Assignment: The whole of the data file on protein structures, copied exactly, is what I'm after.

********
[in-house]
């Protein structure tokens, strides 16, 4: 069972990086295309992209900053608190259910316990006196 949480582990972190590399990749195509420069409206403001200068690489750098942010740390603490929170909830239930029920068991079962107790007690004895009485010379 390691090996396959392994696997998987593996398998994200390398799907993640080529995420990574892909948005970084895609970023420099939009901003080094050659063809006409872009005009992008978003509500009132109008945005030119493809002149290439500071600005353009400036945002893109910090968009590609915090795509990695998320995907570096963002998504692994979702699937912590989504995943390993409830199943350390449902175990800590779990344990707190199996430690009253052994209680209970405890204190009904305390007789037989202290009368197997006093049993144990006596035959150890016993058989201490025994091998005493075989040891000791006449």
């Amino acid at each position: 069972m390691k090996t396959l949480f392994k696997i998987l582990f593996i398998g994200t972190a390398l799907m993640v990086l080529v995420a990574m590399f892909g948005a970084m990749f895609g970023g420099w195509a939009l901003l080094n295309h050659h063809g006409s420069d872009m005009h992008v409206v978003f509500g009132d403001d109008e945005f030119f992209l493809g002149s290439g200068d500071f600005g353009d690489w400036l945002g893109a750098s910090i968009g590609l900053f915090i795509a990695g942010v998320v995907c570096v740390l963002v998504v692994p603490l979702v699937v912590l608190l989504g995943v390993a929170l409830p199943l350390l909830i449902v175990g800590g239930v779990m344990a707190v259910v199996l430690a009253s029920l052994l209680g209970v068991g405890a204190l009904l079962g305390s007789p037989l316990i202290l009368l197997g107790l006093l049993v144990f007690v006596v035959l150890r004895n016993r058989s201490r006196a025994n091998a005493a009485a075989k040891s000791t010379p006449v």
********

[in-house]
């Protein structure tokens, strides 16, 4: 069972990086295309992209900053608190259910316990006196 949480582990972190590399990749195509420069409206403001200068690489750098942010740390603490929170909830239930029920068991079962107790007690004895009485010379 390691090996396959392994696997998987593996398998994200390398799907993640080529995420990574892909948005970084895609970023420099939009901003080094050659063809006409872009005009992008978003509500009132109008945005030119493809002149290439500071600005353009400036945002893109910090968009590609915090795509990695998320995907570096963002998504692994979702699937912590989504995943390993409830199943350390449902175990800590779990344990707190199996430690009253052994209680209970405890204190009904305390007789037989202290009368197997006093049993144990006596035959150890016993058989201490025994091998005493075989040891000791006449």
């Amino acid at each position: 069972m390691k090996t396959l949480f392994k696997i998987l582990f593996i398998g994200t972190a390398l799907m993640v990086l080529v995420a990574m590399f892909g948005a970084m990749f895609g970023g420099w195509a939009l901003l080094n295309h050659h063809g006409s420069d872009m005009h992008v409206v978003f509500g009132d403001d109008e945005f030119f992209l493809g002149s290439g200068d500071f600005g353009d690489w400036l945002g893109a750098s910090i968009g590609l900053f915090i795509a990695g942010v998320v995907c570096v740390l963002v998504v692994p603490l979702v699937v912590l608190l989504g995943v390993a929170l409830p199943l350390l909830i449902v175990g800590g239930v779990m344990a707190v259910v199996l430690a009253s029920l052994l209680g209970v068991g405890a204190l009904l079962g305390s007789p037989l316990i202290l009368l197997g107790l006093l049993v144990f007690v006596v035959l150890r004895n016993r058989s201490r006196a025994n091998a005493a009485a075989k040891s000791t010379p006449v």